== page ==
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Updates on CPR & Stings

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Updates on CPR & Stings

Post Number:#1  Postby nanda666 » Thu Jun 23, 2011 12:56 pm

Just thought the info is useful to all and not just instructors.... :)

EFR Guidelines Changes, Part I: AB-CABS
Recent PADI Training Bulletins and EFR The Responder newsletters announced that greater emphasis on early and effective chest compressions was the main aim of the 2010 ILCOR (International Liaison Council on Resuscitation) Guidelines. You’ll notice therefore that the traditional ABCs order of priority care in EFR courses has been expanded to the new order of AB-CABS, continuing the steps into the Cycle of Care (rather than the patient’s lifeline).
[img alt=AB-CABS width=443 height=245]http://www.padimembers.com/ap/The_Responder/images/AB-CABS.jpg[/img]
The AB portion of AB-CABS reminds emergency responders to quickly check if the patient’s Airway is open and if he is Breathing normally. If not, the responder moves straight into delivering Chest Compressions, opening the Airway and then Breathing for the patient (30:2). If he is breathing normally, then the responder can move further in the Cycle of Care, i.e. the S to check for Serious Bleeding, Shock and Spinal Injury.

Jellyfish Stings
First aid for jellyfish stings is new to the AHA First Aid Guidelines. First aid for jellyfish stings consists of two important actions: preventing further nematocyst discharge and pain relief.
To inactivate venom load and prevent further envenomation, jellyfish stings should be liberally washed with vinegar (four to six percent acetic acid solution) as soon as possible for at least 30 seconds2. If vinegar is not available, a baking soda slurry may be used instead.19
For the treatment of pain, after the nematocysts are removed or deactivated, jellyfish stings should be treated with hot water immersion when possible. If hot water is not available, dry hot packs or, as a second choice, dry cold packs may be helpful in decreasing pain but these are not as effective as hot water.20,24,25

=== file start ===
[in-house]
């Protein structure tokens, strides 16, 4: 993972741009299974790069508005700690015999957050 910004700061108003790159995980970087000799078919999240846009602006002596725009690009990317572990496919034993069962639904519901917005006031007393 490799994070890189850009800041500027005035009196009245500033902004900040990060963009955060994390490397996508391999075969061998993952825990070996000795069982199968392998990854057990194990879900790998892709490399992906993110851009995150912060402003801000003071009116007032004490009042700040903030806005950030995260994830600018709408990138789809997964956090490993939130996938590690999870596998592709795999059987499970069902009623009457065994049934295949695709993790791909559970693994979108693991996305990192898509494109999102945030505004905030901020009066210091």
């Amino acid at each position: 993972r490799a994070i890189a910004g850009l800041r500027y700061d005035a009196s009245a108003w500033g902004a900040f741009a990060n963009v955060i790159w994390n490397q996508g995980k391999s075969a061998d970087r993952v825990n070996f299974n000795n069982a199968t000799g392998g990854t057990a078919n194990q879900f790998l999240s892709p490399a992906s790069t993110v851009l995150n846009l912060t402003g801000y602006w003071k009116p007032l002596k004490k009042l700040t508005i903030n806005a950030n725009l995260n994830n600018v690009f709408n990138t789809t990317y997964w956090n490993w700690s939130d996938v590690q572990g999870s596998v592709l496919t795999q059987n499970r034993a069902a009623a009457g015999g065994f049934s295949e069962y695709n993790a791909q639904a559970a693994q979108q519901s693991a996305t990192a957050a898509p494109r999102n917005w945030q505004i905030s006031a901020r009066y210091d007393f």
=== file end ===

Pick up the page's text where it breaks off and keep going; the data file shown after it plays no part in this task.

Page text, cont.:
Snakebites
Do not apply suction as first aid for snakebites2. Suction has no clinical benefit26 and it may aggravate the injury.27-28
Applying a pressure immobilisation bandage with sufficient pressure around the entire length of the bitten extremity is an effective and safe way to slow the dissemination of venom by slowing lymph flow.29-30 For practical purposes, pressure is sufficient if the bandage is comfortably tight and snug but allows a finger to be slipped under it.2 Initially it was theorised that slowing lymphatic flow by external pressure would only benefit victims bitten by snakes producing neurotoxic venom, but the effectiveness of pressure immobilisation has also been demonstrated for bites by non-neurotoxic American snakes.30-31
Good education leads to good conservation!!
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Re: Updates on CPR & Stings

Post Number:#2  Postby nglg212 » Thu Jun 23, 2011 12:59 pm

thx for the info...:)
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